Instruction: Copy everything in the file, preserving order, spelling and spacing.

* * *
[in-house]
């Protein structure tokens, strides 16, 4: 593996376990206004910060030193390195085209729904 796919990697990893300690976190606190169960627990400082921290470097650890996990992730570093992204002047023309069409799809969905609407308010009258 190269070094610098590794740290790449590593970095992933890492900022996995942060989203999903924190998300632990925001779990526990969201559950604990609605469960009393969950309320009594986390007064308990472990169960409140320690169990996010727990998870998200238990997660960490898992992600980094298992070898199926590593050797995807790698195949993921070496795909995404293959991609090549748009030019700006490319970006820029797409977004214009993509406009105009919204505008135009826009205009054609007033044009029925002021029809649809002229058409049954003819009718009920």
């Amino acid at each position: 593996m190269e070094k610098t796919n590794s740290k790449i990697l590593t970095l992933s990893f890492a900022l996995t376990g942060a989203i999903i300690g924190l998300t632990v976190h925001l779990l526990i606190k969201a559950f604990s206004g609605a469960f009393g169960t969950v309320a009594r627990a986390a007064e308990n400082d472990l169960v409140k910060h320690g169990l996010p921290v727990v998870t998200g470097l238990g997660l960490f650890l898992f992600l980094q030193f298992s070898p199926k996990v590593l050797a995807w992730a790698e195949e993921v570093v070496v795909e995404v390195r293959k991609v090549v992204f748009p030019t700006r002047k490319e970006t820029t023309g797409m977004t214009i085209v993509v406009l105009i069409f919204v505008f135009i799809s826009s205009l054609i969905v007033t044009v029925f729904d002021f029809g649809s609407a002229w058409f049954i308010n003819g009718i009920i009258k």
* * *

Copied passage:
[in-house]
């Protein structure tokens, strides 16, 4: 593996376990206004910060030193390195085209729904 796919990697990893300690976190606190169960627990400082921290470097650890996990992730570093992204002047023309069409799809969905609407308010009258 190269070094610098590794740290790449590593970095992933890492900022996995942060989203999903924190998300632990925001779990526990969201559950604990609605469960009393969950309320009594986390007064308990472990169960409140320690169990996010727990998870998200238990997660960490898992992600980094298992070898199926590593050797995807790698195949993921070496795909995404293959991609090549748009030019700006490319970006820029797409977004214009993509406009105009919204505008135009826009205009054609007033044009029925002021029809649809002229058409049954003819009718009920």
């Amino acid at each position: 593996m190269e070094k610098t796919n590794s740290k790449i990697l590593t970095l992933s990893f890492a900022l996995t376990g942060a989203i999903i300690g924190l998300t632990v976190h925001l779990l526990i606190k969201a559950f604990s206004g609605a469960f009393g169960t969950v309320a009594r627990a986390a007064e308990n400082d472990l169960v409140k910060h320690g169990l996010p921290v727990v998870t998200g470097l238990g997660l960490f650890l898992f992600l980094q030193f298992s070898p199926k996990v590593l050797a995807w992730a790698e195949e993921v570093v070496v795909e995404v390195r293959k991609v090549v992204f748009p030019t700006r002047k490319e970006t820029t023309g797409m977004t214009i085209v993509v406009l105009i069409f919204v505008f135009i799809s826009s205009l054609i969905v007033t044009v029925f729904d002021f029809g649809s609407a002229w058409f049954i308010n003819g009718i009920i009258k």